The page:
Dear Fellows of the Basement Science Research Consortium,
For those new to the field, it is an important lesson to learn that the longer and more complicated the organization name, the more prestigious and talented the group. Therefore, we are part of a very important research group!
Our next task is to build the bell mouth. An overview of this was explained here a little earlier. I was trying to think of a good way to construct this as I was wandering though Home Depot. First, I browsed the ducting aisle with no luck, but came across aluminum flashing in the insulation section. I thought this would do very well. It is in long sheets, very bendable, and yet stiff. This will serve as the surface of the bell mouth, but we need to build a structure to hold it in place. It does not need to be a solid surface, but just a rib structure to attach the flashing. So, my idea was to use correctly shaped rips attached to the test section with gusset. The flashing could then be cut and the strips screwed to these ribs. Here is a picture previewing construction so you can get an idea of what was in my head:
With this idea we need to determine the shape of the bell mouth. Well, the secret is out because of the picture, but here was my process. The goal is to have as provide a smooth transition for air from the room into the test section. My first thought was a cubic polynomial which is just like a big nozzle. This is because I had just finished designing some nozzle for university research. After trying to draw some possible shapes, my ideas moved to a bell shape which made more sense, hence why I call it a bell mouth. The cubic nozzle provides a transition from its larger diameter to its smaller, while a bell mouth provides a transition from a theoretically infinite diameter to the test section. This is better. This design also alines with my experience in fluid mechanics lab. Here I performed tests with a water tunnel, like a wind tunnel, which used a bell mouth shape to funnel water from a reservoir. This is comparable to our situation, where the open basement is a reservoir and it moves into the wind tunnel.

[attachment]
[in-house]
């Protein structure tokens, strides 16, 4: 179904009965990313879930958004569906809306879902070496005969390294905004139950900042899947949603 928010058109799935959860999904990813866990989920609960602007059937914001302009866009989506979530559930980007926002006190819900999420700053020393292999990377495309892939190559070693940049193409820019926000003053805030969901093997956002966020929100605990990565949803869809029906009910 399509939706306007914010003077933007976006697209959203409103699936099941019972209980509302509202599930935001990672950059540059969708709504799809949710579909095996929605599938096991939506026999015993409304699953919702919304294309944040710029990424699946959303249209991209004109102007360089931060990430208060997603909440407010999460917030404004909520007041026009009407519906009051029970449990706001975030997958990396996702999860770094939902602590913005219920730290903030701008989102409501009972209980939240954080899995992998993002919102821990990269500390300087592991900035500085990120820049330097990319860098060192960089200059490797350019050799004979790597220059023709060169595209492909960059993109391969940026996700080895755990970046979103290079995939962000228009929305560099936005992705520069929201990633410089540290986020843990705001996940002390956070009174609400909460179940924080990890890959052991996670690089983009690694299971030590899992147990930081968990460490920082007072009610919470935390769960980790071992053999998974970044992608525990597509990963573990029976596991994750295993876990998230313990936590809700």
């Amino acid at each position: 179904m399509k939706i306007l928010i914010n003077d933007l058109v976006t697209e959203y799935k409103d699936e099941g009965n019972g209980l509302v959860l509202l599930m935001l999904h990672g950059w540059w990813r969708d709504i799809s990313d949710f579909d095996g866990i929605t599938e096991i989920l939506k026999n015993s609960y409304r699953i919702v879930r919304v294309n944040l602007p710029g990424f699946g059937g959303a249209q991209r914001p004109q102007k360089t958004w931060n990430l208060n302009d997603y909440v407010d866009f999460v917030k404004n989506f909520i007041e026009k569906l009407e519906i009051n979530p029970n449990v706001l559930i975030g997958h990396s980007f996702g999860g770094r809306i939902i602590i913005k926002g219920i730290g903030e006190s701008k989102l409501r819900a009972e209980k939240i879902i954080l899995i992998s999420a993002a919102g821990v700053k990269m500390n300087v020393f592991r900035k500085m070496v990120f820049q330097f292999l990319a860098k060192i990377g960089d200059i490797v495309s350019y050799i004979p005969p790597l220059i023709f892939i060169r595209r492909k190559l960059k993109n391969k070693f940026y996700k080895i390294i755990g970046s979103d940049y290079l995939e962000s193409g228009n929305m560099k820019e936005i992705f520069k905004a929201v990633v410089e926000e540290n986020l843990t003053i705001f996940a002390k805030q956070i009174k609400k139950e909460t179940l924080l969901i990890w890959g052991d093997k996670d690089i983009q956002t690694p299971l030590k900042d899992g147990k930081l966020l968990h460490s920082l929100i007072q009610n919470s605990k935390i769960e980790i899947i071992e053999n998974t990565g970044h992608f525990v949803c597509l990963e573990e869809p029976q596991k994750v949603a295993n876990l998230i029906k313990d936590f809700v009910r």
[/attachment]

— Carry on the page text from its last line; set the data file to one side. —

So we have our shape but we need to choose the size. I want it to be big, but not bigger than I can manage constructing. The reason bigger is better is so the flow can more steadily, not abruptly, increase its speed. This promotes less turbulence in the test section. I decided, somewhat arbitrarily, to make the entrance twice the size as the test section. Since my test section is not square, the right and left will be a little larger than the top and bottom.
Here is the design overview of the bell mouth using my dimensions:
Okay, we have the design figured out and purchased the aluminum flashing, so its time to build. Its always exciting for me to start building because I get antsy if I spend a lot of time designing. It feels like I am not getting anything done, but in the end it saves so much time. It also feels really good to cut things.